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Survey Reveals Impact Of Pandemic On Children's Handwriting

by Ashish Prabhu 7 months ago in student

Children's Handwriting Is Becoming Increasingly Untidy Due To Insufficiently Trained Assessors

A new national UK survey has revealed that due to the fact that schools have been closed during the Covid 19 lock down and the majority of children not being able to continue with their education in the way they used to at school. This has had a major impact on the state of their handwriting as teachers who are properly trained will not have been able to check their work.  83% of teachers and senior leaders saying disruption to their school has had a negative effect on pupils' good handwriting habits.

The study was undertaken by educational publisher Schofield and Sims and also asked which areas of handwriting in particular had been affected most. Stamina was most commonly highlighted by Key Stage 2 teachers (71%) and headteachers (76%).

Responding to the findings, Michelle van Rooyen, an occupational therapist with a special interest in handwriting, said: 'This research confirms what many educators are experiencing right now. Being able to write independently for extended periods of time is a crucial skill for children to nurture. Like those who responded to this survey, I am concerned for pupils who have been out of the classroom during the pandemic. The shift to using laptops and tablets, which use different muscles, and a wider freedom to complete tasks without a structured timetable will likely be key reasons why stamina is flagged as a cause for concern by teachers.'

For Key Stage 1 and Reception teachers, the survey by Schofield and Sims found that letter size and position is the area of most concern (69%). Michelle has also noticed similar problems in her work with children, saying: 'Being able to focus on the size and position of letters in relation to each other is the crucial next step after formation, which is an area that I'm often seeing children struggle with at the moment.'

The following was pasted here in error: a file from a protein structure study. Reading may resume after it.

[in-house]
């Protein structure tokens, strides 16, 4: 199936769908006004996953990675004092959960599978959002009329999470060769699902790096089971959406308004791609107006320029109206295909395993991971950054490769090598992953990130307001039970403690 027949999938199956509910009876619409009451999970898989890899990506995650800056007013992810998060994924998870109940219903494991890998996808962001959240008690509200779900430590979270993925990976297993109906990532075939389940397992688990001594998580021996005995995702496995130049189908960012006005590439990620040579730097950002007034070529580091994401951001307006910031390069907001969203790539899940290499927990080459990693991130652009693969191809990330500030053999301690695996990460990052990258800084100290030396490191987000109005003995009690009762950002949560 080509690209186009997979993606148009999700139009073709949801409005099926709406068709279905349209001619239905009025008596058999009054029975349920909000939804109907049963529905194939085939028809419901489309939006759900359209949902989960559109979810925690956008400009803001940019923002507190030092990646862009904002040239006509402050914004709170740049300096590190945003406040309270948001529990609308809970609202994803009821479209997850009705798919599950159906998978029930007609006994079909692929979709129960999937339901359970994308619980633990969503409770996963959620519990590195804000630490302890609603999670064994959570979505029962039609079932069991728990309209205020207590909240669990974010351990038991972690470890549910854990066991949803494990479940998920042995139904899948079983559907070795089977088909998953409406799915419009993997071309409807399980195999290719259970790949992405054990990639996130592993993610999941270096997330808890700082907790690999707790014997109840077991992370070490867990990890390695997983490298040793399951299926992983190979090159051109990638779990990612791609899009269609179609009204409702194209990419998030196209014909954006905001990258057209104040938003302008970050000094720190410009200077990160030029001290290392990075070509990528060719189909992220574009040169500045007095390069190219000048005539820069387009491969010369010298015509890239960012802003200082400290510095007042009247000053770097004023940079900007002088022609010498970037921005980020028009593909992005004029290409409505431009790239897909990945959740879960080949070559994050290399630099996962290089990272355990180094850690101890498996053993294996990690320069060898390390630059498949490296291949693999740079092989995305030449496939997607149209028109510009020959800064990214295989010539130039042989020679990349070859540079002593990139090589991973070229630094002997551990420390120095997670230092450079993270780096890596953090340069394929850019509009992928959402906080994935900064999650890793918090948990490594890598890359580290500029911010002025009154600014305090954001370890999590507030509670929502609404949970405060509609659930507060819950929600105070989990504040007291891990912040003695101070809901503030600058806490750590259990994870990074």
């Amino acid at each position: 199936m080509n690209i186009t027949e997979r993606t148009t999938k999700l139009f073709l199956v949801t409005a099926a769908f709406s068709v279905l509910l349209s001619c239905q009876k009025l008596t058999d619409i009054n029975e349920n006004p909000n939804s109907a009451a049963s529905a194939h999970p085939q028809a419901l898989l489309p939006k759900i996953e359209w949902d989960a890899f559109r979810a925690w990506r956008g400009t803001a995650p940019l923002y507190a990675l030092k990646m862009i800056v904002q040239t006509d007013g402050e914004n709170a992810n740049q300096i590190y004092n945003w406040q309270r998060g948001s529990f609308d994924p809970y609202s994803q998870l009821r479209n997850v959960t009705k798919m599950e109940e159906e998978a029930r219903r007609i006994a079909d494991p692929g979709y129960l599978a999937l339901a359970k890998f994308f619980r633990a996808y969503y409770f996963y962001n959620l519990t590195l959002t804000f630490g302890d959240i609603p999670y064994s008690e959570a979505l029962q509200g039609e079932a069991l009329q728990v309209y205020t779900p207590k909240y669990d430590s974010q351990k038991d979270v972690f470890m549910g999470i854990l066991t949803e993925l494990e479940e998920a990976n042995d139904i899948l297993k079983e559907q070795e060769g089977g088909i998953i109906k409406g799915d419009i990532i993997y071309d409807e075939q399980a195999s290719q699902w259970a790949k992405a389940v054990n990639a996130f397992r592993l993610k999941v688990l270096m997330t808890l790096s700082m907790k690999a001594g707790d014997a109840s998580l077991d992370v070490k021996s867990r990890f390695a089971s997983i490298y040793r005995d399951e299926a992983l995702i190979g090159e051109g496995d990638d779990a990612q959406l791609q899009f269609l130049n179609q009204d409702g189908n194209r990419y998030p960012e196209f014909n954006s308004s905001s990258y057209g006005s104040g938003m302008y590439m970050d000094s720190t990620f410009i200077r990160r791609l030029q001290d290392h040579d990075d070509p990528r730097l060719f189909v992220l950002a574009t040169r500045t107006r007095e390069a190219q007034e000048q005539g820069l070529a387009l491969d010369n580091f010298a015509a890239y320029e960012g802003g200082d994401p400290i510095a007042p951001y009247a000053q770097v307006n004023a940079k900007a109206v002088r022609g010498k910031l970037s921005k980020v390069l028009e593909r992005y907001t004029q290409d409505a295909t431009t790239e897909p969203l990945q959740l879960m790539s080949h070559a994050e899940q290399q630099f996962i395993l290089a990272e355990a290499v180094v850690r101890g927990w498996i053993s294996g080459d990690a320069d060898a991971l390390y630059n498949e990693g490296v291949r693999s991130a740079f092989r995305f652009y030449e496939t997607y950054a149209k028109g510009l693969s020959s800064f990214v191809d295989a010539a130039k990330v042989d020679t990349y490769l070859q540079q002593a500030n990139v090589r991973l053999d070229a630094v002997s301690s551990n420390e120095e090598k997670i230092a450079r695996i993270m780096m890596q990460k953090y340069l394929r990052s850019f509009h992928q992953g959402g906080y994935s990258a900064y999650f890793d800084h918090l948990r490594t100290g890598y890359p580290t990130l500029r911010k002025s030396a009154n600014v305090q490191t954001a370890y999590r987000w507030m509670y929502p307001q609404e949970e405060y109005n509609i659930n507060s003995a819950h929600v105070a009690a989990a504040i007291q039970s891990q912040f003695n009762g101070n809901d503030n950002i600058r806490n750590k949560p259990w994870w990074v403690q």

She went on to explain: 'Opportunities for motor mapping letters and joins during the pandemic have been reduced. As a result, children haven't been able to develop their motor memory in the same way, and the underdevelopment of fine motor skills will impact correct letter formations as well as the size and placement of letters.'

Across all primary teachers and headteachers, writing stamina (72%), speed (55%), letter size and position (53%), fluency (51%) and letter joins (48%) were the five handwriting areas of most concern highlighted by the survey. Handwriting style (28%) was the area of writing that teachers felt had been least affected.

Commenting on the findings, Nick Platts, Chairman at Schofield & Sims said: 'Schools understandably have a lot to tackle right now, but it is encouraging to see that handwriting is being prioritised by some schools for those children who need it. It is important that teachers are focusing on the right areas and getting the support they need, which is what we wanted to highlight through this survey.'

Handwriting is an essential motor skill that can unlock a child's full potential. It is extremely necessary for them to have a good standard of hand writing to help them with their future career prospects as employers will look at this when deciding whether or not to hire them.

During the pandemic, the majority of children have been home schooled by their parents but this isn't the same as being educated by a proper, trained professional who is used to dealing with and assessing different styles of handwriting.

With cases on the rise of new variants of Covid 19, children may need to be home schooled again but the quality of their handwriting will need to be watched to ensure they have the best chance for a bright and productive futures.

student

Ashish Prabhu

Read next: How to Complete your Homework Writing Task with Fun

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